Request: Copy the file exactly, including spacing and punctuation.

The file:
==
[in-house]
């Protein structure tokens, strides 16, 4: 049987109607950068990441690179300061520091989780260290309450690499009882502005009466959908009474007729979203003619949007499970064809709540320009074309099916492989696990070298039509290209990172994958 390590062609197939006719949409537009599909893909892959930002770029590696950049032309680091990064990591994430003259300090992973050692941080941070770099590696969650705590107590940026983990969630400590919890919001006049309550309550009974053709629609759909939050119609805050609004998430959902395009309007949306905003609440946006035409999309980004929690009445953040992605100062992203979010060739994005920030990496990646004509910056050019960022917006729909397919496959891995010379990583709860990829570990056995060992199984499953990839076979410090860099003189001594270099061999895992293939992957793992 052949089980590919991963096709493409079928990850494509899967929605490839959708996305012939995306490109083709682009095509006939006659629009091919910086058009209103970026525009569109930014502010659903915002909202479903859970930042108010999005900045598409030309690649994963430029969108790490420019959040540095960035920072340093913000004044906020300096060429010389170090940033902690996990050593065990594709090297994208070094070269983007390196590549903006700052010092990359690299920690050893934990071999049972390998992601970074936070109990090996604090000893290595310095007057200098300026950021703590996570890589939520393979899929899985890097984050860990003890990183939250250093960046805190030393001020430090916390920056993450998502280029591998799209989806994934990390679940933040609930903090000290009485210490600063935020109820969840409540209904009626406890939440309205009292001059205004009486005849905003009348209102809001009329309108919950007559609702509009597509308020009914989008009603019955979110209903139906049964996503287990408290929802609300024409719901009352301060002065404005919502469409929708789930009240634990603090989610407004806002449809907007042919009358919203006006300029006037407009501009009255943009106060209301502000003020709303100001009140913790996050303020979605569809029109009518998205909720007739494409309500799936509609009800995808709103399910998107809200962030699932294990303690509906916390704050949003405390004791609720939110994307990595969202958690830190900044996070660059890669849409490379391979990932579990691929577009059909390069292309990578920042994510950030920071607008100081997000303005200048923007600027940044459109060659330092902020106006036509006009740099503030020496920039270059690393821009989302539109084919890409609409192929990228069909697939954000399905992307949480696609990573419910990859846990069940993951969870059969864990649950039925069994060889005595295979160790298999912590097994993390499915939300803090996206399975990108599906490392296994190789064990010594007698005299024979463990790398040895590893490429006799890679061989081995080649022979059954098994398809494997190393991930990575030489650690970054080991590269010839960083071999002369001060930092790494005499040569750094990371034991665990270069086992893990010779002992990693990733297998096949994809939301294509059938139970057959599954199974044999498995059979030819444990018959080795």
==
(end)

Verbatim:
[in-house]
């Protein structure tokens, strides 16, 4: 049987109607950068990441690179300061520091989780260290309450690499009882502005009466959908009474007729979203003619949007499970064809709540320009074309099916492989696990070298039509290209990172994958 390590062609197939006719949409537009599909893909892959930002770029590696950049032309680091990064990591994430003259300090992973050692941080941070770099590696969650705590107590940026983990969630400590919890919001006049309550309550009974053709629609759909939050119609805050609004998430959902395009309007949306905003609440946006035409999309980004929690009445953040992605100062992203979010060739994005920030990496990646004509910056050019960022917006729909397919496959891995010379990583709860990829570990056995060992199984499953990839076979410090860099003189001594270099061999895992293939992957793992 052949089980590919991963096709493409079928990850494509899967929605490839959708996305012939995306490109083709682009095509006939006659629009091919910086058009209103970026525009569109930014502010659903915002909202479903859970930042108010999005900045598409030309690649994963430029969108790490420019959040540095960035920072340093913000004044906020300096060429010389170090940033902690996990050593065990594709090297994208070094070269983007390196590549903006700052010092990359690299920690050893934990071999049972390998992601970074936070109990090996604090000893290595310095007057200098300026950021703590996570890589939520393979899929899985890097984050860990003890990183939250250093960046805190030393001020430090916390920056993450998502280029591998799209989806994934990390679940933040609930903090000290009485210490600063935020109820969840409540209904009626406890939440309205009292001059205004009486005849905003009348209102809001009329309108919950007559609702509009597509308020009914989008009603019955979110209903139906049964996503287990408290929802609300024409719901009352301060002065404005919502469409929708789930009240634990603090989610407004806002449809907007042919009358919203006006300029006037407009501009009255943009106060209301502000003020709303100001009140913790996050303020979605569809029109009518998205909720007739494409309500799936509609009800995808709103399910998107809200962030699932294990303690509906916390704050949003405390004791609720939110994307990595969202958690830190900044996070660059890669849409490379391979990932579990691929577009059909390069292309990578920042994510950030920071607008100081997000303005200048923007600027940044459109060659330092902020106006036509006009740099503030020496920039270059690393821009989302539109084919890409609409192929990228069909697939954000399905992307949480696609990573419910990859846990069940993951969870059969864990649950039925069994060889005595295979160790298999912590097994993390499915939300803090996206399975990108599906490392296994190789064990010594007698005299024979463990790398040895590893490429006799890679061989081995080649022979059954098994398809494997190393991930990575030489650690970054080991590269010839960083071999002369001060930092790494005499040569750094990371034991665990270069086992893990010779002992990693990733297998096949994809939301294509059938139970057959599954199974044999498995059979030819444990018959080795």